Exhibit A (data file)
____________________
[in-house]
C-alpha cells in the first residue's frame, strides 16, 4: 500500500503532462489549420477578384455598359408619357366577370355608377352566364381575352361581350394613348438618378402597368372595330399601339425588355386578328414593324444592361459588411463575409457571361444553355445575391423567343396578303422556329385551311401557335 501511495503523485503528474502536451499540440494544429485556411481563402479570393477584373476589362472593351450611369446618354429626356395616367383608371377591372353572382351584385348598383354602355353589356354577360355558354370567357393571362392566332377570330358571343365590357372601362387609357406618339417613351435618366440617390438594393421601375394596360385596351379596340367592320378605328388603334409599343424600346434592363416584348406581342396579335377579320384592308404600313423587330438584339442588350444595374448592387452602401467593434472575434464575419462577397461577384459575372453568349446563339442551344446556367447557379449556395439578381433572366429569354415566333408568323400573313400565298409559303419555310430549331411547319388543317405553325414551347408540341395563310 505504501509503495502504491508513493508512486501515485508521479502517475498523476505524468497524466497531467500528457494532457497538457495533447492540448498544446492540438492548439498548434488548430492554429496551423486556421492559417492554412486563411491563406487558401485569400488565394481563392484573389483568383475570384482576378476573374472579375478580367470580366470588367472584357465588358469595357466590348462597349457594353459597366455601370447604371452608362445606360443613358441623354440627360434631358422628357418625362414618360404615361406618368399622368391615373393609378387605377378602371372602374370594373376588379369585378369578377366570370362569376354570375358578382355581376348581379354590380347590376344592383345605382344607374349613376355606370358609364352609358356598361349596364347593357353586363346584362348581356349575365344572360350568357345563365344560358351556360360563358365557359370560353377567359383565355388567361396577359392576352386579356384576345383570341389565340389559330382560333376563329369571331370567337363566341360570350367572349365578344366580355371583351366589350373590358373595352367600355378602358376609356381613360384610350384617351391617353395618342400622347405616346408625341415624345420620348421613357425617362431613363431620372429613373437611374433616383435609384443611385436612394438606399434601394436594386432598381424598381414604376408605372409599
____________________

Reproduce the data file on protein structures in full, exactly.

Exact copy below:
[in-house]
C-alpha cells in the first residue's frame, strides 16, 4: 500500500503532462489549420477578384455598359408619357366577370355608377352566364381575352361581350394613348438618378402597368372595330399601339425588355386578328414593324444592361459588411463575409457571361444553355445575391423567343396578303422556329385551311401557335 501511495503523485503528474502536451499540440494544429485556411481563402479570393477584373476589362472593351450611369446618354429626356395616367383608371377591372353572382351584385348598383354602355353589356354577360355558354370567357393571362392566332377570330358571343365590357372601362387609357406618339417613351435618366440617390438594393421601375394596360385596351379596340367592320378605328388603334409599343424600346434592363416584348406581342396579335377579320384592308404600313423587330438584339442588350444595374448592387452602401467593434472575434464575419462577397461577384459575372453568349446563339442551344446556367447557379449556395439578381433572366429569354415566333408568323400573313400565298409559303419555310430549331411547319388543317405553325414551347408540341395563310 505504501509503495502504491508513493508512486501515485508521479502517475498523476505524468497524466497531467500528457494532457497538457495533447492540448498544446492540438492548439498548434488548430492554429496551423486556421492559417492554412486563411491563406487558401485569400488565394481563392484573389483568383475570384482576378476573374472579375478580367470580366470588367472584357465588358469595357466590348462597349457594353459597366455601370447604371452608362445606360443613358441623354440627360434631358422628357418625362414618360404615361406618368399622368391615373393609378387605377378602371372602374370594373376588379369585378369578377366570370362569376354570375358578382355581376348581379354590380347590376344592383345605382344607374349613376355606370358609364352609358356598361349596364347593357353586363346584362348581356349575365344572360350568357345563365344560358351556360360563358365557359370560353377567359383565355388567361396577359392576352386579356384576345383570341389565340389559330382560333376563329369571331370567337363566341360570350367572349365578344366580355371583351366589350373590358373595352367600355378602358376609356381613360384610350384617351391617353395618342400622347405616346408625341415624345420620348421613357425617362431613363431620372429613373437611374433616383435609384443611385436612394438606399434601394436594386432598381424598381414604376408605372409599